Since early 2008, Uncle Sam has been at war with the private capital market. It started with a panicked rate cut as the stock market tanked from what turned out to be Societe Generale's attempt to unwind massive fraud caused by a rogue trader. It escalated with the hastily engineered Bear Stearns bailout, which set the stage for the infinite moral hazard of multitrillion-dollar handouts. Things reached a crescendo when the critical bankruptcy concept of absolute priority was damaged by further poorly engineered bank "rescue" attempts.

At one point, there was hope that the recent regime change in Washington might bring about some relief. Unfortunately, even under new management, the government's economic policies reward behavior like tax evasion, rampant speculation, and failure to compete. Indeed, Uncle Sam has accelerated its attack on prudent risk-taking, as fears of nationalization spawn capital hoarding among companies that otherwise might be willing to expand.

Was this the fatal blow?
Unfortunately for those of us not politically well-connected, the destructive nature of these policies just keeps growing. In a sign that financial Armageddon may be just around the corner, the Federal Reserve announced that it would continue throwing money at the problem by buying long-term Treasuries.

In a response that has become all too predictable, the market rallied for a day. Like so many of its predecessors, the rally soon fizzled out, once people had the chance to digest the ugly consequences of that latest attack on private capital.

After all, on the very day the Fed threw a trillion more dollars at the debt market, the cost of long-term private borrowing skyrocketed. Even AAA-rated companies were forced to add more than one full percentage point to borrow for 20 years. Similarly, gold leapt over $26 an ounce while the dollar lost more than 3% of its value against the euro and Swiss Franc. And in spite of higher-than-expected inventory, oil has once again broken above $50 a barrel, thanks to the Fed's debasement of the dollar.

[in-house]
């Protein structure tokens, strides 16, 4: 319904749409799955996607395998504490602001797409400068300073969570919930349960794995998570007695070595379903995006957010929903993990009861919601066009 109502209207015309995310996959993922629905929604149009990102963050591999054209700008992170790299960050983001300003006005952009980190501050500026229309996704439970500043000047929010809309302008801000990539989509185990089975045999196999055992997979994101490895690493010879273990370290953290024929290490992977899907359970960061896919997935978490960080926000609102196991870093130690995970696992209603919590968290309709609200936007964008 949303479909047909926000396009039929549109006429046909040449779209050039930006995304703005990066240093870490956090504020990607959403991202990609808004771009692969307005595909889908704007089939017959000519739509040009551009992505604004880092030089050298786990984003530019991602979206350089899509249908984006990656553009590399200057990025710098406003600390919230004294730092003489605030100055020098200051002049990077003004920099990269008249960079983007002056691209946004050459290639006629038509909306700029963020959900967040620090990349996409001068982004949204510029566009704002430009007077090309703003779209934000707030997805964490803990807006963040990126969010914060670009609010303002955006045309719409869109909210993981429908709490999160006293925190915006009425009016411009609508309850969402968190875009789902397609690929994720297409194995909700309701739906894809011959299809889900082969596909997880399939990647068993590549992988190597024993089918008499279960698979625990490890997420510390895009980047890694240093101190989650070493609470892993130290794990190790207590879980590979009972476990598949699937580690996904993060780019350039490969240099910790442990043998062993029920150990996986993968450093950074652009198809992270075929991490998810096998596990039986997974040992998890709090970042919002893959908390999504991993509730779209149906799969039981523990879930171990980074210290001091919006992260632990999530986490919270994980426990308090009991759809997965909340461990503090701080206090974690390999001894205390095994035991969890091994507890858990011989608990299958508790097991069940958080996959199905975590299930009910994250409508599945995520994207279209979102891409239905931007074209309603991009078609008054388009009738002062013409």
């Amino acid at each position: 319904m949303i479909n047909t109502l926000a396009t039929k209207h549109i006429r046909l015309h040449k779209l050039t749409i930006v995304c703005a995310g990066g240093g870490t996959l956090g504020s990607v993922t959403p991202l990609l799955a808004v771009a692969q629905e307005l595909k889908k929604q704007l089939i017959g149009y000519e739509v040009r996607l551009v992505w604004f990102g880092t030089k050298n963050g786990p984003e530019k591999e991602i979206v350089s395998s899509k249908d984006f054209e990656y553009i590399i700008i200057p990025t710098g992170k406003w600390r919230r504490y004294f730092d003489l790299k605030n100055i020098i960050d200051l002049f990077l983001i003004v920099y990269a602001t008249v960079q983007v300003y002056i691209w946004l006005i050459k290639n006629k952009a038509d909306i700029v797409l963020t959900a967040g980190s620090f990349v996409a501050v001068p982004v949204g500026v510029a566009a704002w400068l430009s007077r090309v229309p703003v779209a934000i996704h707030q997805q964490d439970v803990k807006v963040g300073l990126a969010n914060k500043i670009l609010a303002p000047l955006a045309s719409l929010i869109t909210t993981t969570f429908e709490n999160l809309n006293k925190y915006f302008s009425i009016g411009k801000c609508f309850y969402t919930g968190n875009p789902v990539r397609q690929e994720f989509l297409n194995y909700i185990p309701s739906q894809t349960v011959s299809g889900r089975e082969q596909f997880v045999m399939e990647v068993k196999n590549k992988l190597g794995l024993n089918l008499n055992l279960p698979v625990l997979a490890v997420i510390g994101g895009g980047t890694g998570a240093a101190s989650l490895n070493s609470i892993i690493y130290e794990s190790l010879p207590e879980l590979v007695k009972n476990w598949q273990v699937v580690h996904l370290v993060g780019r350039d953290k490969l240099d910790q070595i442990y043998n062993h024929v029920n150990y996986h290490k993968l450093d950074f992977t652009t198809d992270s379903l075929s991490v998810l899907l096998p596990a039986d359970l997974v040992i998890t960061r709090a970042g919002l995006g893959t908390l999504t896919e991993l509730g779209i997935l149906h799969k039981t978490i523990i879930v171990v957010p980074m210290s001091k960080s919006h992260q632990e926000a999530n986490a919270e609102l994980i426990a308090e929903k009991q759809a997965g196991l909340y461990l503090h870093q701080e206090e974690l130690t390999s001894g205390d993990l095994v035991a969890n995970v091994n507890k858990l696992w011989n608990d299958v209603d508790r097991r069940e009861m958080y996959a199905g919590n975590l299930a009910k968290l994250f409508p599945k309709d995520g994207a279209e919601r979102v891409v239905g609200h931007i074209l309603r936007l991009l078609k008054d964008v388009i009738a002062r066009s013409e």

While it may come as a shock to Harvard-educated politicians and economists, when the cost of long-term debt rises, it becomes more expensive to borrow for long-term expansion projects. That makes them less likely to happen. Likewise, if inflation expectations ratchet upwards, companies may scale back employment plans to save on future labor costs, despite what the now-discredited Phillips Curve claims.

There's a reason Zimbabwe's hyperinflation hasn't led to full employment and economic growth in that country. Why would similar monetary policies work better here? Yet as long as virtually free loans to the chosen few and an ever more worthless currency are the official and enacted policies of the U.S. government, we're at risk of learning that lesson the hard way.

The all-too-likely ugly future
The dollar's debasement may well trigger an all-out capital flight. Oil may run up to last year's highs (or worse), not because of a supply shortage, but because a race to the bottom could make the currency essentially worthless. Worldwide investors worried about preserving the value of their capital won't be willing to park it in the greenback. Indeed, China is already looking for ways to transition away from its dollar ties and increasing its own gold and oil reserves.

As the U.S. dollar loses its status as the world's reserve currency and investment flees like never before, the economy will only get weaker, no matter how many greenbacks the Fed prints. You cannot stop insolvency by simply printing more currency.

Protect yourself
Fortunately for you, what little capital you may have left still has some buying power. You can use it to buy strong, profitable, and international companies that are headquartered elsewhere and have business lines not solely tethered to the U.S. and its disastrous policies. Ones like these, for instance:

Company

Headquarters Country

Market Cap
(in billions)

Forward
P/E Ratio

Teva Pharmaceuticals (NASDAQ:TEVA)

Israel

$39.3

10.4

EnCana (NYSE:ECA)

Canada

$32.0

14.1

AMBEV (NYSE:ABV)

Brazil

$28.6

13.2

Transocean (NYSE:RIG)

Switzerland

$19.1

4.5

Netease (NASDAQ:NTES)

China

$2.9

10.3

Flextronics (NASDAQ:FLEX)

Singapore

$1.9

6.1

Source: Yahoo! Finance.

If you feel more comfortable keeping your cash closer to home, global titans like IBM (NYSE:IBM) get less than half of their revenue from the United States. That worldwide diversification should help preserve some of your investment should the government continue to expand its war on private capital.

We're more than a year and well over $11 trillion into this fiasco, yet the economy shows no sign of recovering anytime soon. It's beyond time to acknowledge that the government's rescue plans have deepened this crisis, rather than resolved it.

At the time of publication, Fool contributor Chuck Saletta did not own shares of any company mentioned in this article. Netease.com is a Motley Fool Rule Breakers recommendation. Try any of our Foolish newsletters today, free for 30 days. As stoic as it may be in normal times, the Fool's disclosure policy will weep at private capital's funeral.